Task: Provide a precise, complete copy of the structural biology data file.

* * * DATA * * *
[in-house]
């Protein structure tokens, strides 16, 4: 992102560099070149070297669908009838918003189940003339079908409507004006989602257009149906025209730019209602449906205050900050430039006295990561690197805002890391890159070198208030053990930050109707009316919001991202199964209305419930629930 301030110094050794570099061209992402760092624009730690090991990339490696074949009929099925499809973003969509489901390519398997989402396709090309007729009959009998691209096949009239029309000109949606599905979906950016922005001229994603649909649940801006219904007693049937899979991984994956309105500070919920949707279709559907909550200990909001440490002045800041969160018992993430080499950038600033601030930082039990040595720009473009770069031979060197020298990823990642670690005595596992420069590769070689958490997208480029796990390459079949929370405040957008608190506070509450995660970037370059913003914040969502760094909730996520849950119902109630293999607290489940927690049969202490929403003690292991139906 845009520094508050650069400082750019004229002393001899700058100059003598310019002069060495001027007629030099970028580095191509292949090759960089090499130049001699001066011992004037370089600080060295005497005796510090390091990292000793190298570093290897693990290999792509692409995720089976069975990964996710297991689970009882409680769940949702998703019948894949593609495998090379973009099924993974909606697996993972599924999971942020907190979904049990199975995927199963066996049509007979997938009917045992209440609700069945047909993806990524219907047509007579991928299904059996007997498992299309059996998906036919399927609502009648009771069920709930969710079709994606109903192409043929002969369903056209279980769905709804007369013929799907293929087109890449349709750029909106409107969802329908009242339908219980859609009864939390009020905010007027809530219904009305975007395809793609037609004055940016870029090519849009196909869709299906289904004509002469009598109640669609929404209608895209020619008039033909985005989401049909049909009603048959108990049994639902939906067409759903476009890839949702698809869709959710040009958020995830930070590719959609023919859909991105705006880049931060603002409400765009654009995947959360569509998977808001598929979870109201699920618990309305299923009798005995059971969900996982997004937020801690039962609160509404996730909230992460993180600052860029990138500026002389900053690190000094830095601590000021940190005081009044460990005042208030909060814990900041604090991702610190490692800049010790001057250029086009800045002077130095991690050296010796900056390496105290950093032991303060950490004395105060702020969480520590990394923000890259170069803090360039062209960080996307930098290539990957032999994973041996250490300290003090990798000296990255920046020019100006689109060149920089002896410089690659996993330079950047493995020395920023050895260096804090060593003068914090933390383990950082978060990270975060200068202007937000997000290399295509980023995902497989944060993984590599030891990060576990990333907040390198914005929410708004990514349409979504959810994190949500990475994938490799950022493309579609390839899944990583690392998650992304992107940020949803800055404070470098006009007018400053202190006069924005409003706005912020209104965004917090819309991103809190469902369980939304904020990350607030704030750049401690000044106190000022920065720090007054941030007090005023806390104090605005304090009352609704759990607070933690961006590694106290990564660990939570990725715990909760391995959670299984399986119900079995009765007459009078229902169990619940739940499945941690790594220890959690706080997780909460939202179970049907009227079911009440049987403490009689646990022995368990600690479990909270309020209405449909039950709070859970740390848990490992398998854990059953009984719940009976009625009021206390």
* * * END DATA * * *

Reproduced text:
[in-house]
């Protein structure tokens, strides 16, 4: 992102560099070149070297669908009838918003189940003339079908409507004006989602257009149906025209730019209602449906205050900050430039006295990561690197805002890391890159070198208030053990930050109707009316919001991202199964209305419930629930 301030110094050794570099061209992402760092624009730690090991990339490696074949009929099925499809973003969509489901390519398997989402396709090309007729009959009998691209096949009239029309000109949606599905979906950016922005001229994603649909649940801006219904007693049937899979991984994956309105500070919920949707279709559907909550200990909001440490002045800041969160018992993430080499950038600033601030930082039990040595720009473009770069031979060197020298990823990642670690005595596992420069590769070689958490997208480029796990390459079949929370405040957008608190506070509450995660970037370059913003914040969502760094909730996520849950119902109630293999607290489940927690049969202490929403003690292991139906 845009520094508050650069400082750019004229002393001899700058100059003598310019002069060495001027007629030099970028580095191509292949090759960089090499130049001699001066011992004037370089600080060295005497005796510090390091990292000793190298570093290897693990290999792509692409995720089976069975990964996710297991689970009882409680769940949702998703019948894949593609495998090379973009099924993974909606697996993972599924999971942020907190979904049990199975995927199963066996049509007979997938009917045992209440609700069945047909993806990524219907047509007579991928299904059996007997498992299309059996998906036919399927609502009648009771069920709930969710079709994606109903192409043929002969369903056209279980769905709804007369013929799907293929087109890449349709750029909106409107969802329908009242339908219980859609009864939390009020905010007027809530219904009305975007395809793609037609004055940016870029090519849009196909869709299906289904004509002469009598109640669609929404209608895209020619008039033909985005989401049909049909009603048959108990049994639902939906067409759903476009890839949702698809869709959710040009958020995830930070590719959609023919859909991105705006880049931060603002409400765009654009995947959360569509998977808001598929979870109201699920618990309305299923009798005995059971969900996982997004937020801690039962609160509404996730909230992460993180600052860029990138500026002389900053690190000094830095601590000021940190005081009044460990005042208030909060814990900041604090991702610190490692800049010790001057250029086009800045002077130095991690050296010796900056390496105290950093032991303060950490004395105060702020969480520590990394923000890259170069803090360039062209960080996307930098290539990957032999994973041996250490300290003090990798000296990255920046020019100006689109060149920089002896410089690659996993330079950047493995020395920023050895260096804090060593003068914090933390383990950082978060990270975060200068202007937000997000290399295509980023995902497989944060993984590599030891990060576990990333907040390198914005929410708004990514349409979504959810994190949500990475994938490799950022493309579609390839899944990583690392998650992304992107940020949803800055404070470098006009007018400053202190006069924005409003706005912020209104965004917090819309991103809190469902369980939304904020990350607030704030750049401690000044106190000022920065720090007054941030007090005023806390104090605005304090009352609704759990607070933690961006590694106290990564660990939570990725715990909760391995959670299984399986119900079995009765007459009078229902169990619940739940499945941690790594220890959690706080997780909460939202179970049907009227079911009440049987403490009689646990022995368990600690479990909270309020209405449909039950709070859970740390848990490992398998854990059953009984719940009976009625009021206390």